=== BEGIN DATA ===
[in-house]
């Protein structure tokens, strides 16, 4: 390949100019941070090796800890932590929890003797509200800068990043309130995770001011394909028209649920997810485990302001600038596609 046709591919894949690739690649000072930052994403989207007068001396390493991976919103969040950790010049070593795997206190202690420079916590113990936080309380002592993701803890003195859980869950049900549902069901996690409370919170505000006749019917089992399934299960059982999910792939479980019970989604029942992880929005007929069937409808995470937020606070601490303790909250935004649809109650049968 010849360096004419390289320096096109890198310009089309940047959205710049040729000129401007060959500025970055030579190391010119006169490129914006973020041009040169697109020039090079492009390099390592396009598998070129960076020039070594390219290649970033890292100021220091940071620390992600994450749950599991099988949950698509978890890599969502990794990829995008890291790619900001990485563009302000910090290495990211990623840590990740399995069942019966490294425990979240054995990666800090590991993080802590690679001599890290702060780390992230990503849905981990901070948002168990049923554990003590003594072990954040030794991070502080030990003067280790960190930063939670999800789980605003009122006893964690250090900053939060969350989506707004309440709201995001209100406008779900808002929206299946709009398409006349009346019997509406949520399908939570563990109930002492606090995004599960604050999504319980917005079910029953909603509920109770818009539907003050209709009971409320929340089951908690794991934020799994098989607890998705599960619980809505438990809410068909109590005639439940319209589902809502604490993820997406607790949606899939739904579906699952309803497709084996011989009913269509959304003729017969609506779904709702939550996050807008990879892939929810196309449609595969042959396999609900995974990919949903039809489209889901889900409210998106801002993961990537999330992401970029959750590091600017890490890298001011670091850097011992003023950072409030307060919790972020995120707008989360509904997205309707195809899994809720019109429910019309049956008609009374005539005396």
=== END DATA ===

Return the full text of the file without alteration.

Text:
[in-house]
């Protein structure tokens, strides 16, 4: 390949100019941070090796800890932590929890003797509200800068990043309130995770001011394909028209649920997810485990302001600038596609 046709591919894949690739690649000072930052994403989207007068001396390493991976919103969040950790010049070593795997206190202690420079916590113990936080309380002592993701803890003195859980869950049900549902069901996690409370919170505000006749019917089992399934299960059982999910792939479980019970989604029942992880929005007929069937409808995470937020606070601490303790909250935004649809109650049968 010849360096004419390289320096096109890198310009089309940047959205710049040729000129401007060959500025970055030579190391010119006169490129914006973020041009040169697109020039090079492009390099390592396009598998070129960076020039070594390219290649970033890292100021220091940071620390992600994450749950599991099988949950698509978890890599969502990794990829995008890291790619900001990485563009302000910090290495990211990623840590990740399995069942019966490294425990979240054995990666800090590991993080802590690679001599890290702060780390992230990503849905981990901070948002168990049923554990003590003594072990954040030794991070502080030990003067280790960190930063939670999800789980605003009122006893964690250090900053939060969350989506707004309440709201995001209100406008779900808002929206299946709009398409006349009346019997509406949520399908939570563990109930002492606090995004599960604050999504319980917005079910029953909603509920109770818009539907003050209709009971409320929340089951908690794991934020799994098989607890998705599960619980809505438990809410068909109590005639439940319209589902809502604490993820997406607790949606899939739904579906699952309803497709084996011989009913269509959304003729017969609506779904709702939550996050807008990879892939929810196309449609595969042959396999609900995974990919949903039809489209889901889900409210998106801002993961990537999330992401970029959750590091600017890490890298001011670091850097011992003023950072409030307060919790972020995120707008989360509904997205309707195809899994809720019109429910019309049956008609009374005539005396």